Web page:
Patients diagnosed as having multiple sclerosis (MS) experience a wide range of symptoms requiring pharmacologic management, and many do not achieve adequate symptom control. The purpose of this study was to evaluate the role of medical cannabis (MC) as part of a comprehensive treatment plan for patients with MS.
A retrospective medical record review of 141 patients with MS receiving MC for symptom management was conducted. Data were collected for up to 4 follow-up appointments after initiation of MC. Outcomes included changes in MS symptoms, medication changes, adverse events, and changes in cognition and mobility.
Patients experienced extensive MS symptom improvement after initiation of MC, with alleviation of pain (72% of patients) and spasticity (48% of patients) and improvement in sleep (40% of patients) the most common. There was a significant reduction in concomitant opioid use after initiating MC as evidenced by a significant decrease in daily morphine milligram equivalents among patients prescribed opioid analgesics (P = .01). Decreases in muscle relaxant use and benzodiazepine use did not reach significance (P > .05). The most common adverse reaction to MC was fatigue (11% of patients).
In many patients with MS, MC was well tolerated, eased pain and spasticity, improved sleep and other symptoms, and reduced use of concomitant opioid analgesics. Prospective studies are needed to further investigate the role of MC in the treatment of patients with MS.
Multiple sclerosis (MS), a chronic demyelinating autoimmune disease of the central nervous system (CNS), is a leading cause of nontraumatic neurologic disability in young adults.1,2 More than 700,000 people in the United States live with MS, and the prevalence is increasing across North America.1,3 Progress has been made in the development of disease-modifying treatments that slow disease progression and preserve nerve function, but treatment of MS symptoms remains complex. Common MS symptoms include muscle spasms, impaired gait, pain, tremor, depression, fatigue, and cognitive dysfunction.4 A comprehensive treatment plan for many patients with MS includes disease-modifying treatments and multiple pharmacologic agents to manage symptoms; as a result, polypharmacy plagues this patient population.5–8 Despite the high frequency of opioid use to alleviate pain and other medications to manage MS symptoms, many patients continue to suffer.9,10 New therapies to manage MS symptoms, especially those that address more than 1 symptom, are urgently needed.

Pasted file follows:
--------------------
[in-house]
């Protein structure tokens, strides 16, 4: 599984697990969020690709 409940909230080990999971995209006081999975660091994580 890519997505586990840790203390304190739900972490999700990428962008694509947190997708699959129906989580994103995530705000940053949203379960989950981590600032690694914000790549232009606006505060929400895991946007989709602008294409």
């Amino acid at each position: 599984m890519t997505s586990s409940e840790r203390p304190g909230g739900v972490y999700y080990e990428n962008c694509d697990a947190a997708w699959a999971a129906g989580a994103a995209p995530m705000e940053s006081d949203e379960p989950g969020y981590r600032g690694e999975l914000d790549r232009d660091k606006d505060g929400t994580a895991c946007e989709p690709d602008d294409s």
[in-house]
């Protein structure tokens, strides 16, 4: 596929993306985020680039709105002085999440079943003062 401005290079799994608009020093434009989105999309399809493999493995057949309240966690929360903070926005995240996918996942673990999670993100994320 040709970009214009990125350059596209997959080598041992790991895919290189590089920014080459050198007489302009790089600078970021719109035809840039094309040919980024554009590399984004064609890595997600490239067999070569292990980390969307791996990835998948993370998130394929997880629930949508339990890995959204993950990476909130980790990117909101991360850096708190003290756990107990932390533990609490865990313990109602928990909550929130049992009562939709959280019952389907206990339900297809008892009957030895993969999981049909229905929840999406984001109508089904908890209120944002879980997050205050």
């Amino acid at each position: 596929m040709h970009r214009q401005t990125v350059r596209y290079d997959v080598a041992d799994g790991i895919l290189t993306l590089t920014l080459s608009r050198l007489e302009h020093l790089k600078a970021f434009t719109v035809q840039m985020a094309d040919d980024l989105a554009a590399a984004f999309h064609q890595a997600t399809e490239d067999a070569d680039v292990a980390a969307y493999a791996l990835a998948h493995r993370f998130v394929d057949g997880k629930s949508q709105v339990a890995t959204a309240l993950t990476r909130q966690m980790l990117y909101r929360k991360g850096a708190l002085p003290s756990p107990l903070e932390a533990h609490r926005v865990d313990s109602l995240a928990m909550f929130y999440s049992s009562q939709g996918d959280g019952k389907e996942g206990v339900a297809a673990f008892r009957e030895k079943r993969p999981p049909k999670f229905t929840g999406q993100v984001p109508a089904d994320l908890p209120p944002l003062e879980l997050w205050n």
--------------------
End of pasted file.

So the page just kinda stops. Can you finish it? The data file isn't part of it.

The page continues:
Medical cannabis (MC) has recently generated interest as a therapy for neurologic disorders, including MS. Medical cannabis varies widely in composition and includes pharmacologically active cannabinoids.11,12 Δ9-Tetrahydrocannabinol (THC) is the primary cannabinoid found in MC, and it exerts antinociceptive and psychotropic effects by binding 2 types of G-protein–coupled receptors: cannabinoid types 1 (CB1) and 2 (CB2).13 The CB1 receptors are abundant in the CNS and are also found in the peripheral nervous system, and the CB2 receptors are predominantly located in peripheral inflammatory and immune pathways.14 Cannabidiol (CBD) is another prevalent cannabinoid in MC with different pharmacodynamic effects, many of which remain unclear. It exhibits effects on G-protein–coupled receptors (including opioid receptors CB1 and CB2) and serotonergic receptors and is known to enhance endogenous cannabinoid actions and interact with cytochrome P450 enzymes. Cannabidiol has been shown to provide pain relief, reduce inflammation, and act as a potent antioxidant.15,16 There is evidence that CBD may potentiate the beneficial effects of THC, resulting in synergistic effects when the 2 are administered in combination. In part, this synergy may be due to counteracting effects of THC and CBD on CB1 receptors in the CNS, resulting in enhanced tolerability to THC’s psychotropic effects.16,17
Recent systematic reviews concluded that MC may be effective at relieving spasticity and pain in patients with MS, including a systematic review by the American Academy of Neurology.18,19 A double-blind, placebo-controlled study of oral cannabis extract containing THC and CBD with 279 patients with MS found that those in the cannabis group experienced muscle stiffness relief at almost twice the rate as the placebo group (29.4% and 15.7%, respectively). This study also found a higher rate of pain relief in the cannabis group. Adverse events (AEs) that occurred in more than 10% of patients and more frequently in the cannabis group included dizziness, dry mouth, urinary tract infection, weakness, fatigue, and headache; however, these effects were mild to moderate in 95% of patients.20 Similarly, 630 patients with MS participated in a study that examined the impact of oral cannabis extract containing THC and CBD in a 2:1 ratio, THC alone, and placebo on spasticity and pain. There was no evidence of a treatment effect on change in overall spasticity scores using the Ashworth scale; however, there was an observed effect on patient-reported symptoms, including spasticity, pain, tremor, and bladder symptoms. Common AEs in the cannabis extract and THC groups included gastrointestinal issues, vision issues, dizziness, dry mouth, and sleepiness, all of which were minor.21